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Counting on mathematics, now more than ever

Posted April 01, 2012, at 4:16 p.m.

Recently, someone asked me how many of the following four names I recognized: Jeremy Linn, Andrei Markov, Meryl Streep and Isaac Schoenberg, and I’d like to pose the same question to you.

My guess is you will recognize two of the four. Actually, the quiz is a fraud. It’s just my awkward way of announcing that April is National Mathematics Awareness Month and to make a basic point that although mathematics never makes headlines like an NBA star or winning an Oscar, it might play a more important role in our daily lives, and that’s where the two unrecognizable names on the list come in.

Andrei Markov was a Russian mathematician who in 1906 worked out a mathematical theory, called Markov Chains, for describing how many physical systems evolve over time. Such a system might be anything from a baseball game, a frog jumping from lily pad to lily pad, the evolution of a biological population of bacteria or even a person surfing the Internet, clicking from one Web page to another.

Although Markov did not have any specific application in mind for his theory, today Markov Chains are used by engineers and scientists the world over. When Google decided upon a strategy for ranking websites, it imagined a person starting at some Web page, then moving from page to page. This can lead to dead ends at pages that have no outgoing links or around endless clicks of interconnected pages. This type of random walk is called a Markov Chain and using Markov’s theory, it’s possible to find the fraction of time the surfer will spend at each page.

Suppose a person surfs the Web an infinite number of times. Of course, no real human can but we can imagine it mathematically, and it’s possible to compute the fraction of times our imaginary person will spend at each page, and this fraction is what Google calls the PageRank of the Web page. A Web page will have a high PageRank if it has links from other pages of high rank.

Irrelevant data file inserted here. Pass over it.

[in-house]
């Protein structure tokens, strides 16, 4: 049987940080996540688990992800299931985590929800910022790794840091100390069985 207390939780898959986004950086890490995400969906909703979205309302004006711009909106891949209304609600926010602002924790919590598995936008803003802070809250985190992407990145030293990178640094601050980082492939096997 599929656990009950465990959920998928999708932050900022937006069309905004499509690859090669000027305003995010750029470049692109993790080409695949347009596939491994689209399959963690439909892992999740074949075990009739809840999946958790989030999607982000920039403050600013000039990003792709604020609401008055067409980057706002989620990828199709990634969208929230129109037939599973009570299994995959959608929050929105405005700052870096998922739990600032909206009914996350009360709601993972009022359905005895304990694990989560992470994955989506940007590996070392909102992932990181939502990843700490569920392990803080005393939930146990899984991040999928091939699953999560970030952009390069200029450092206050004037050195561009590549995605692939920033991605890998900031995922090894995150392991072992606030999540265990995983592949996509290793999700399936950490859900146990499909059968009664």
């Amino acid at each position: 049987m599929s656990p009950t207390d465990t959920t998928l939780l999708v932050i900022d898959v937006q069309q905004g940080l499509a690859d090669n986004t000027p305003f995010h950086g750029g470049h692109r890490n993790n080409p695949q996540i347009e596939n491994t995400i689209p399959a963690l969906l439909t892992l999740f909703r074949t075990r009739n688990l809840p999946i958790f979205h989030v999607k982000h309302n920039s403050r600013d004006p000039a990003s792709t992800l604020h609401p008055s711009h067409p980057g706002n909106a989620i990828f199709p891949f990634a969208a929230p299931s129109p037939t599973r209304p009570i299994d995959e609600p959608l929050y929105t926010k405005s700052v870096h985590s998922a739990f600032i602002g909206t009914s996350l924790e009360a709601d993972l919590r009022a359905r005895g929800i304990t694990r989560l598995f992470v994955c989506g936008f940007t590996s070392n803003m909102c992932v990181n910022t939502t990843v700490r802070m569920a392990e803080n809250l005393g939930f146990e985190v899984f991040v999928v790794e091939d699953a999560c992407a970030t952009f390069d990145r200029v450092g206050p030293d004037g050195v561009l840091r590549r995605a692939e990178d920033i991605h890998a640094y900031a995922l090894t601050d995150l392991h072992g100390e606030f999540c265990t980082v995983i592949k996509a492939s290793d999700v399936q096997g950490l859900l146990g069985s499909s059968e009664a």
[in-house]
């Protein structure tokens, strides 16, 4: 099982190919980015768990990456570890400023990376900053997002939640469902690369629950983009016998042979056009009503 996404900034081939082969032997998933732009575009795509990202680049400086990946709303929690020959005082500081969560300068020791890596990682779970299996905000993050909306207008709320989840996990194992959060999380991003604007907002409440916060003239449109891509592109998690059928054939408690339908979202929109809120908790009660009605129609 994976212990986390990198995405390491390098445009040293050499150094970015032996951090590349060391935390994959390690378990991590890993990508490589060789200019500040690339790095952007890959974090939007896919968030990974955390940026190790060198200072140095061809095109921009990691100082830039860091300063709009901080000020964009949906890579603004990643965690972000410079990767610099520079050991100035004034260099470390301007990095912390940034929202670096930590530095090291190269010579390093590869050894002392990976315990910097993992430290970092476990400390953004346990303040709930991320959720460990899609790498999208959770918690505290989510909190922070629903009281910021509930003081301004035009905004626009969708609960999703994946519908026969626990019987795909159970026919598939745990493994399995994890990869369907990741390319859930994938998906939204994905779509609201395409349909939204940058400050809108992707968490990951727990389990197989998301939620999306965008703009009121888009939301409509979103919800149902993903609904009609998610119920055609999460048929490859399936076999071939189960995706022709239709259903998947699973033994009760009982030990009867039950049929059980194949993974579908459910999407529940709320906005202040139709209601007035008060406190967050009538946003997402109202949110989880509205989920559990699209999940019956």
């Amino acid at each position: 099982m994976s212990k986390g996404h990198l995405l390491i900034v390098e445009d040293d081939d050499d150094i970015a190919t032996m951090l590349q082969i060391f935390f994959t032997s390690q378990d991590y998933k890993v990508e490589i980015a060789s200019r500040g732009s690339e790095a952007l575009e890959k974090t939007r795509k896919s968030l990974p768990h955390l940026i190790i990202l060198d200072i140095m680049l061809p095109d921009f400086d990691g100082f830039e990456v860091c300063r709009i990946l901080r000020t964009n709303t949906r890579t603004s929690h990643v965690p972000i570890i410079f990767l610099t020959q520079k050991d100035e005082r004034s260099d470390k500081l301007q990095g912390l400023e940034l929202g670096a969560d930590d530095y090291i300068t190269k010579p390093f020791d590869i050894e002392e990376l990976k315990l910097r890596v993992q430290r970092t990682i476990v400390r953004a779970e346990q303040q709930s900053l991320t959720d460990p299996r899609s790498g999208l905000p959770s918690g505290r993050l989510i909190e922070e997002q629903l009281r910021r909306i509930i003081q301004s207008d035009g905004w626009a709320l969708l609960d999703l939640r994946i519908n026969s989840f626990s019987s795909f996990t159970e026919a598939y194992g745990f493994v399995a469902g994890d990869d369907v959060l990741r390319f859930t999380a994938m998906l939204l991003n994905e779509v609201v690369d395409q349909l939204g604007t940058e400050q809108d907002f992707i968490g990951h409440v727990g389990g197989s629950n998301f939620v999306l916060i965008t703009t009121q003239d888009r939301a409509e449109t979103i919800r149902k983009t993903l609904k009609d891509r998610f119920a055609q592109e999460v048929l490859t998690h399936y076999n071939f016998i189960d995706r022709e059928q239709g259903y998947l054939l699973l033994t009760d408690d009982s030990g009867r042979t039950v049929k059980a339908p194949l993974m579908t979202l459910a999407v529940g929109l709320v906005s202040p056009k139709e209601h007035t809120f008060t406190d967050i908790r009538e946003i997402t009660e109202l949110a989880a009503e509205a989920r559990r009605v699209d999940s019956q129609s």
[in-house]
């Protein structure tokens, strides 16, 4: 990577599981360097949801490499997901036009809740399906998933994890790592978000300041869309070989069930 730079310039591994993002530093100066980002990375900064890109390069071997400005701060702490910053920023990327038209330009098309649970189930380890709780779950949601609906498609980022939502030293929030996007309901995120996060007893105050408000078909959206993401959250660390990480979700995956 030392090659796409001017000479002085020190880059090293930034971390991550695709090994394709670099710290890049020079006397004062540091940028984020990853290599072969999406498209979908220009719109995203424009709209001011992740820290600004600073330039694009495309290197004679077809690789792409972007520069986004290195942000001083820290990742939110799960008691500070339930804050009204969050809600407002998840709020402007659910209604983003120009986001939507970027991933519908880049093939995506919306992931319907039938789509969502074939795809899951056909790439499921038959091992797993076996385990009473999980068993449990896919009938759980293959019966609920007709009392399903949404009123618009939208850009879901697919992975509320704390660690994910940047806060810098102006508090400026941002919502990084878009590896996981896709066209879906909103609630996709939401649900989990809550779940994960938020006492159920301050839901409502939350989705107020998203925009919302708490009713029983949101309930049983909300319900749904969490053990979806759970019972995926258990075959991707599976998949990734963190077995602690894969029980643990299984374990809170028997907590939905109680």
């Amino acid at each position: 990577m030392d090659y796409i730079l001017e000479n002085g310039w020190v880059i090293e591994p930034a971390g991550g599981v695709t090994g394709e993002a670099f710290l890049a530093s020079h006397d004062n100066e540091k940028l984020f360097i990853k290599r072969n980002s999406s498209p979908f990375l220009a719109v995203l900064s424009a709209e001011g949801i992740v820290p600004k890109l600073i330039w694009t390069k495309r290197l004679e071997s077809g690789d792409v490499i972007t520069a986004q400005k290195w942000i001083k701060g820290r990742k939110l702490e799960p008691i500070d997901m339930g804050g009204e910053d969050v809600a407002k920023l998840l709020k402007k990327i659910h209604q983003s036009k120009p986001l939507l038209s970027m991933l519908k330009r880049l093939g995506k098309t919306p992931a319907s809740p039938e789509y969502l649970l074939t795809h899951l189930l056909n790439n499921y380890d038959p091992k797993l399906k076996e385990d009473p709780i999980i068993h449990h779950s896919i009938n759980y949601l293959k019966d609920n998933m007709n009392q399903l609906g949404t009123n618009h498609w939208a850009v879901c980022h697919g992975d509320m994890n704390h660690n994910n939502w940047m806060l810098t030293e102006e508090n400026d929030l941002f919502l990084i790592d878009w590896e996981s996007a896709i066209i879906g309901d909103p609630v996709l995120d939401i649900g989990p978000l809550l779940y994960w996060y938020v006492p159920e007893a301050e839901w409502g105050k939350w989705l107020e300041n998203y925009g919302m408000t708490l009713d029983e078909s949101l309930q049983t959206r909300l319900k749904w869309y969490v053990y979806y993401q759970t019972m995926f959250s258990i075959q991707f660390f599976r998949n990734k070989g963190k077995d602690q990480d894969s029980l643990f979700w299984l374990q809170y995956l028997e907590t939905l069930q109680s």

If you enter the keyword “mathematics” in the Google search engine, the websites that show up will be ones with the highest PageRank for that keyword. Markov, who died in 1922, would be amazed at how his discovery is being applied today.

And who is the other mystery mathematician? In the 1940s while professor of Mathematics at the University of Pennsylvania, Romanian-American Isaac Schoenberg developed a theory of what are called splines. Splines are special kinds of curves and surfaces that have a nice appearance and can be manipulated easily inside a computer. However, the use of splines requires many arithmetic calculations so Schoenberg’s theory was more or less on the shelf for years.

Now, with today’s ultra-fast computers, splines are back with a vengeance with applications ranging from the design of automobile bodies and parts, to images in animated movies, to computer-aided fabrication of prosthetic limbs, to the milling of dental restorations, such as inlays, crowns and bridges.

In the digital age of dentistry, when a new crown for a decayed or broken tooth is needed, the dentist removes the decay and reshapes the tooth so it can receive the crown, then takes photographs of the reshaped tooth and surrounding area, then sends the images to a computer, whereupon the computer digitizes them and computes the shape of a crown that will fit perfectly over the prepared tooth.

This new crown is, of course, inside the computer in the form of a mathematical spline, which means it is made up of maybe 1,000 cubic polynomial equations, each equation describing a tiny region of the tooth. Each of these 1,000 equations requires 16 numbers to describe it, hence the computer requires 16,000 numbers to describe the crown. This virtual crown is then displayed on a screen where the dentist or dental assistant fine-tunes it with a computer mouse or similar device so it will not rub against neighboring teeth and have the desired characteristics, all the while the computer is number-crunching the 16,000 numbers that defines the crown.

After the crown is deemed satisfactory, the dentist then clicks a button on the computer screen and the 16,000 numbers that mathematically describe the virtual crown are sent electronically to a milling machine where after a few minutes a block of porcelain is converted to the desired crown, whereupon the dentist cements it in place in your mouth.

Today, we are in a golden age of mathematics. If you want to see just a few ways mathematics is affecting our lives, go to www.ams.org/mathmoments, a site run by the American Mathematical Society.

Jerry Farlow is a professor of mathematics at the University of Maine in Orono.

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